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MAPEI Tech Talk is a blog devoted to the flooring and construction industry. It is updated on a regular basis by the social media team at MAPEI Americas, and it will feature guest bloggers occasionally as we provide you with viewpoints from across the industry.
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Shawn is a Regional Technical Representative at MAPEI Inc. and is based at its Delta, British Columbia, facility. He provides technical assistance, training and general advice on all of MAPEI’s product lines to users across western Canada.
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February 5, 2018 - 19.12
Adhesive Terminology in a nut shell - Part Two -
by Shawn Millman
Today I am continuing on from where I left off, in my previous post about adhesive types and definitions. I welcome you to go back and give it a read if you haven’t already by clicking here. Otherwise, read on for more interesting clarifications and review of our industry’s oft-used words.
Pressure sensitive adhesives (PSAs) were already discussed in the first edition of this article, but there is a little more to say. To recap, pressure sensitive adhesives are allowed to stand on the substrate until it becomes dry to the touch. Pressure applied on top of the flooring after it makes contact with the glue ensures that the bond is established. However, not all pressure sensitive adhesives are the same!

Many PSAs make for a permanent bond between the glue and the floor covering on top of it. Installing a modular format floor such as vinyl tile, VCT, luxury vinyl tile/plank on top of these adhesives is a breeze. They are especially easy to deal with when compared to wet-set installation method, as the flooring product will stay in position after applied, and the installer is able to work on top of the floor as it goes down with fewer precautions taken.
Permanent bond comes with a catch though.  In areas where a floor needs to be repaired or otherwise removed for any reason, the flooring material and substrate will most likely be damaged in the process.  To ease the cost, hassle, and turnaround time for projects where flooring needs to be removed occasionally, it is best to use a releasable adhesive.  While releasable adhesive looks and functions the same way as traditional PSAs do, a suitable flooring product will facilitate removal and replacement when installed on a releasable adhesive.  It must be emphasized that for releasable installations, the manufacturer of the floor covering product should recommend that their product can be installed in such a way.  Releasable adhesives have always been associated with carpet tile in particular, but manufacturers may provide other releasable floor covering options such as luxury vinyl plank.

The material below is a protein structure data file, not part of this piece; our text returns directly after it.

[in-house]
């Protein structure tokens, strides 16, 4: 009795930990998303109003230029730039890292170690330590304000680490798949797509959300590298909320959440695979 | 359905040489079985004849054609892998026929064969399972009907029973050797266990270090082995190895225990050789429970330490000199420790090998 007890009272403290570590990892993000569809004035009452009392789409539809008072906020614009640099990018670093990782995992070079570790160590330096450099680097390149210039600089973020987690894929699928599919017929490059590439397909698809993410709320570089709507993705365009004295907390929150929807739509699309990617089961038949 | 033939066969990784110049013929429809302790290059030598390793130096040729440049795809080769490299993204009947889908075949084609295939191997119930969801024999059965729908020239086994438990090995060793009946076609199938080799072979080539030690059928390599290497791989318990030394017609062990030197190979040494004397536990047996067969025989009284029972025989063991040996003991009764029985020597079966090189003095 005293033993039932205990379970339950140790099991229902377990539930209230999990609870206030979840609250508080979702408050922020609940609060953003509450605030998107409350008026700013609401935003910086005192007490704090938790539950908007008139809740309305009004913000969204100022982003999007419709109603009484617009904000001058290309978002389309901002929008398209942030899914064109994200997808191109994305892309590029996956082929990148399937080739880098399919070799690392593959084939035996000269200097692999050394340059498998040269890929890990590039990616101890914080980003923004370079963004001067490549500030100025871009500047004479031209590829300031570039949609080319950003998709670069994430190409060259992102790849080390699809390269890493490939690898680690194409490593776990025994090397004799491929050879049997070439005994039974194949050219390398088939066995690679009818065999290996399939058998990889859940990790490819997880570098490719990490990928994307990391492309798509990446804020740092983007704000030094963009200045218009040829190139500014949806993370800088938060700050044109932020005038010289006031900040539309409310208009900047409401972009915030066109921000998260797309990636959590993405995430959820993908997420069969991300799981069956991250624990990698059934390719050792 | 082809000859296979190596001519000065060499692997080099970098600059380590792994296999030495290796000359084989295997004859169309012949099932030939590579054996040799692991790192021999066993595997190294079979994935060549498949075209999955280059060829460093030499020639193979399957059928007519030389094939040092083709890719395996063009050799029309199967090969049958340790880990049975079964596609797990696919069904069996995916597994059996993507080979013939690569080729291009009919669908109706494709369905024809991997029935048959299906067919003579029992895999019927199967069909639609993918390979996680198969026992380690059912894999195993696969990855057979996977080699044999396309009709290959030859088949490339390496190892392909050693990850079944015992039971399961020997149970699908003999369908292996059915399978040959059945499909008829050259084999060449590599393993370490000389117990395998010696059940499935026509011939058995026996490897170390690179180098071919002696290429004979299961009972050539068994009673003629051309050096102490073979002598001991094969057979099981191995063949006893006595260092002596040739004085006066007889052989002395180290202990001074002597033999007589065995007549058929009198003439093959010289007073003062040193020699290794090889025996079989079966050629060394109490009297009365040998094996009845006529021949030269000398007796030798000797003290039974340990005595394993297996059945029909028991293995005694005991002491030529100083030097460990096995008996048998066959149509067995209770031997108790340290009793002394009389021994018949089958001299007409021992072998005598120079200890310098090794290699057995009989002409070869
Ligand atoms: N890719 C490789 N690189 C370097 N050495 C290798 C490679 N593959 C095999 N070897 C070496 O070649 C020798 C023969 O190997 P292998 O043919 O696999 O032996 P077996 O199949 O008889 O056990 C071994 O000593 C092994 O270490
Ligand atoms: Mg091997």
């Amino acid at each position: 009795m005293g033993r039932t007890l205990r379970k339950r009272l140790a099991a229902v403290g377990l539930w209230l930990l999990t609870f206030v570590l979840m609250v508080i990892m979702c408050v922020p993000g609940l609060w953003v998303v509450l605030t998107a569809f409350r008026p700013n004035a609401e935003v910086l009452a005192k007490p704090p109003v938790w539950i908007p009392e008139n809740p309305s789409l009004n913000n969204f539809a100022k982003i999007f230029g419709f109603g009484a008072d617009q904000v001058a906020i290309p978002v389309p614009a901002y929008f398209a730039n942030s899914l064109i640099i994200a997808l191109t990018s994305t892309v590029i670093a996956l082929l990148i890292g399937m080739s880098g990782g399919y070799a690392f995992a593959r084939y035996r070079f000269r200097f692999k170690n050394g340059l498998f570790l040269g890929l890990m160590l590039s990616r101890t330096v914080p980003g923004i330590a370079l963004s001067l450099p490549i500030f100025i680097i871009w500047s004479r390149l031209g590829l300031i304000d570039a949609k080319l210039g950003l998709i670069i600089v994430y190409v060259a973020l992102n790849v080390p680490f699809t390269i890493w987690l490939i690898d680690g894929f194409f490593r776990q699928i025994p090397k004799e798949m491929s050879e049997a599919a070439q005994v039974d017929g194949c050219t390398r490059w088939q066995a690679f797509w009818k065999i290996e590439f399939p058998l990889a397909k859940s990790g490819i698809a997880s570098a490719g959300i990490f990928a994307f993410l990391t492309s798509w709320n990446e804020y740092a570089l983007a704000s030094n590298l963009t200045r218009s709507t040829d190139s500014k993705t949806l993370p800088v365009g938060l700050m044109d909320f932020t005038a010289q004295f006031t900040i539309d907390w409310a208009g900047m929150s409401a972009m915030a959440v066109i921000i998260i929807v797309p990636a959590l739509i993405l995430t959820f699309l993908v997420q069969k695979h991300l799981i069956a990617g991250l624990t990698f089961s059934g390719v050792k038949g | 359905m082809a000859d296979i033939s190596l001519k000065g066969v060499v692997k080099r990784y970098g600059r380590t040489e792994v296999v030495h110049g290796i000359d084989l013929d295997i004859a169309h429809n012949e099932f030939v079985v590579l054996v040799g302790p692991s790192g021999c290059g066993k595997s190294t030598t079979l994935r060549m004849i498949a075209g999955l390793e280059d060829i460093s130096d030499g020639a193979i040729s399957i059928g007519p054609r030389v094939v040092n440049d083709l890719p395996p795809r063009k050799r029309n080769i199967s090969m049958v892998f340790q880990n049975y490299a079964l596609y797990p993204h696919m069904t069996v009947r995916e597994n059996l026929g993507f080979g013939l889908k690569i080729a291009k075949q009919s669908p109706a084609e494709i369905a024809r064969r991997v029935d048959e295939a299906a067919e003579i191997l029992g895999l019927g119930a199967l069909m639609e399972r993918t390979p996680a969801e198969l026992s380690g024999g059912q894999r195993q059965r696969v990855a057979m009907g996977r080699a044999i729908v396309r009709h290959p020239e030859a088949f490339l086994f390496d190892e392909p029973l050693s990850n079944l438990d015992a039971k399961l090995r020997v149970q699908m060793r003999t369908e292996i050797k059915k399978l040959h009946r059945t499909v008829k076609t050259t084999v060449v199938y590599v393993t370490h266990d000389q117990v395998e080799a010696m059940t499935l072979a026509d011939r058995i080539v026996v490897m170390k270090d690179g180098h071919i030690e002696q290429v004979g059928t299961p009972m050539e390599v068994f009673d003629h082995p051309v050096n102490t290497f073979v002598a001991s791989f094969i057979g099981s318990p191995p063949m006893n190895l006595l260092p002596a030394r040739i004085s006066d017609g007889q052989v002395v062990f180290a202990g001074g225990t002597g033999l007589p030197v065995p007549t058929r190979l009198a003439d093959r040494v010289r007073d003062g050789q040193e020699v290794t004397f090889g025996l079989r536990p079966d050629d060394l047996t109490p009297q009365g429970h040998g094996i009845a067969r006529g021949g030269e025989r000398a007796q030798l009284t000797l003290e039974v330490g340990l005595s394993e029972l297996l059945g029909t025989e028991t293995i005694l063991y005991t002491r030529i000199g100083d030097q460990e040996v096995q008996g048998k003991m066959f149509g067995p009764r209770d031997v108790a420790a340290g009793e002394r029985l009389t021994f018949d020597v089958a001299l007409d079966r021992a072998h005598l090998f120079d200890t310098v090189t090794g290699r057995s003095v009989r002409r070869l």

These next few points are somewhat basic, but still worth reviewing.  The terms open time, flash time, and working time shouldn’t generate too much confusion, but they do nonetheless.  Take care to understand what adhesive type you have, and no matter what manufacturer’s adhesive you use, it will make perfect sense.
Wet-set adhesive is perfect for demonstrating what I mean.  Here, the adhesive will have an open time or a working time defined in its instructions.  In either case, the adhesive must receive flooring on top of it before the adhesive dries.  The working or open time expressed in the instructions is basically a limit, by which time the adhesive must be covered.  With MAPEI’s transitional-set and pressure sensitive adhesives, some amount of initial drying delay called flash time, is always required.  Failure to allow these adhesives to undergo some evaporation (or flashing off) can result in flooring defects, and improper cure of the adhesive which can lead to flooring failure.  The flash time of a PSA will be complete when the adhesive is dry and tacky to the touch.  The flash time of a transitional-set adhesive is just the amount of time that is needed for the adhesive to develop wet tackiness.  Also known as wet tack or a wet tacky state, the adhesive can be dry and slightly tacky to the touch, yet able to be smudged around and have fairly wet adhesive within the trowel ridges.

Last but not least, is working time; with PSA and transitional-set adhesive, there is a maximum amount of time that the adhesive can be open to the air.  Working time begins at the point in time when adhesive is spread on to the floor.  The installer is not meant to think of working time as being added time, after the period of flash time that is allotted.  See the excerpt below from the data sheet of a PSA, MAPEI’s Ultrabond Eco 350.
Version: July 27, 2015 (always visit www.mapei.com for the latest product data sheets)
Try to keep in mind that substrate porosity, ambient relative humidity, and temperature all have a significant effect on these parameters.  The figures given in technical data sheets are assuming “middle of the road”, acceptable conditions that are common to interior spaces that are enclosed with HVAC systems operational.  The default conditions are generally close to 23 degrees Celsius and 50% relative humidity.  I hope that this post has been of some interest to you, and always, thank you for reading.
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